This really is absolutely my last post on the subject of Kindles. The topic is so old hat by now and I realise it’s like discussing whether it’s safe for trains to exceed 25 miles an hour, or whether having a television set is liable to lead me down the slippery slope to eternal damnation.
So after all the usual declarations that you’d never catch me alive with one of those instruments of Satan in my hands, I am forced to declare that I have finally sold out. There it sits now on my desk, snug it its little blue leatherette case.
Through the powers of google, and by finding the magic powers to translate pdfs into documents with some outlandish new file extension, I find I can now slip all four volumes of Sabine Baring-Gould’s Lives of the British Saints into my bag – all at the same time. So maybe they don’t have those luxurious green leather bindings with the titles in gold lettering, but they are still a treasure that no one should need to travel without.
Though selling out is really the key. At the end of it all, it was economics that forced me to take this drastic step.
Item Mrs Carver – The Horrors of Oakendale Abbey print edition £29.95, kindle £5.50
Item Francis Lathom – Astonishment! print £29.99, kindle £5.50
Item Eleanor Sleath – Pyranean Banditti print £34.99 Kindle £4.50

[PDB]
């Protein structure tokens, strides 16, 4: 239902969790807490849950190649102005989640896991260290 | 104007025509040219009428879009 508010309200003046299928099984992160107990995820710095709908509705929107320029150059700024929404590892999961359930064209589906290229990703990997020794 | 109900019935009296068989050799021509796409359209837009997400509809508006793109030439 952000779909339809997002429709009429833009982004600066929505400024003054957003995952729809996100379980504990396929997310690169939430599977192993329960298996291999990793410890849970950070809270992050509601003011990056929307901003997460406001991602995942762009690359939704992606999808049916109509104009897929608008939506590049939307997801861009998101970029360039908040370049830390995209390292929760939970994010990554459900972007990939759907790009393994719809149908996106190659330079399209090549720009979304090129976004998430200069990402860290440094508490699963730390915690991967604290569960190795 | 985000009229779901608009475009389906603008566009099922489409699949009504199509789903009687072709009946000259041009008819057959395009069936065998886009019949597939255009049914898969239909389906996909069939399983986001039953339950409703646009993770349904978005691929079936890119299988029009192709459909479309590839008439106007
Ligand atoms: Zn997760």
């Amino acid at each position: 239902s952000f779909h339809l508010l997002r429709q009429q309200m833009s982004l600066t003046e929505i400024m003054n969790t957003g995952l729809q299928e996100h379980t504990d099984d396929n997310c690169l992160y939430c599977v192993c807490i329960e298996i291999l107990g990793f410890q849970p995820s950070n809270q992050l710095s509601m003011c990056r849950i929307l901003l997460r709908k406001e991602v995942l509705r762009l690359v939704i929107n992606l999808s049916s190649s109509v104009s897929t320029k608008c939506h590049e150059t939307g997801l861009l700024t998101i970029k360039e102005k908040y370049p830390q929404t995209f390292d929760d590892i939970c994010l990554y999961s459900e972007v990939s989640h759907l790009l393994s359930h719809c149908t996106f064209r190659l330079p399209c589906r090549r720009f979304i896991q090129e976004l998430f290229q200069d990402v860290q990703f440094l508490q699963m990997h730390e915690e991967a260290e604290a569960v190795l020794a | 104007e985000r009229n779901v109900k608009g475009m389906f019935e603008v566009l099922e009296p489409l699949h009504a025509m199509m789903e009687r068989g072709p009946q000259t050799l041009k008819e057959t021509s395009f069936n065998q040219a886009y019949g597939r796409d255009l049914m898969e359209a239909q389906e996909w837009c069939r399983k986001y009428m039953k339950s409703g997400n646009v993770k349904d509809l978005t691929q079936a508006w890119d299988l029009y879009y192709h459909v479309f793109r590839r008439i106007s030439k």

Item Matthew Lewis – The Bravo of Venice print £14.40, Kindle – Free
Much as I may have preferred the weight of the paper volumes in my hands, turning the pages one by one as I think of the horrors inside; rather than, as I still do, regularly skipping randomly through the novel as i casually and inadvertently press too hard on the wrong part of the screen. Much as I would love to see these volumes shining forth from my bookshelves as I climb the stairs, it is economics, pure and simple, that have driven me to this state. The damned thing has already paid for itself, and , if I hope to pursue more heroines through their dark and perilous adventures then I never had any real alternative.
So yes, it’s time to get over myself and embrace the technology. These devices are here, if not to stay, at least to pave the way for future technologies to infiltrate their way into our reading habits. I am already eagerly anticipating the day when I can buy a machine that projects the pages onto a pair of spectacles so that I can continue reading as I walk through the town, becoming as socially and spatially unaware of my surroundings as all those who currently find it impossible to move outside without having music piped into their ears.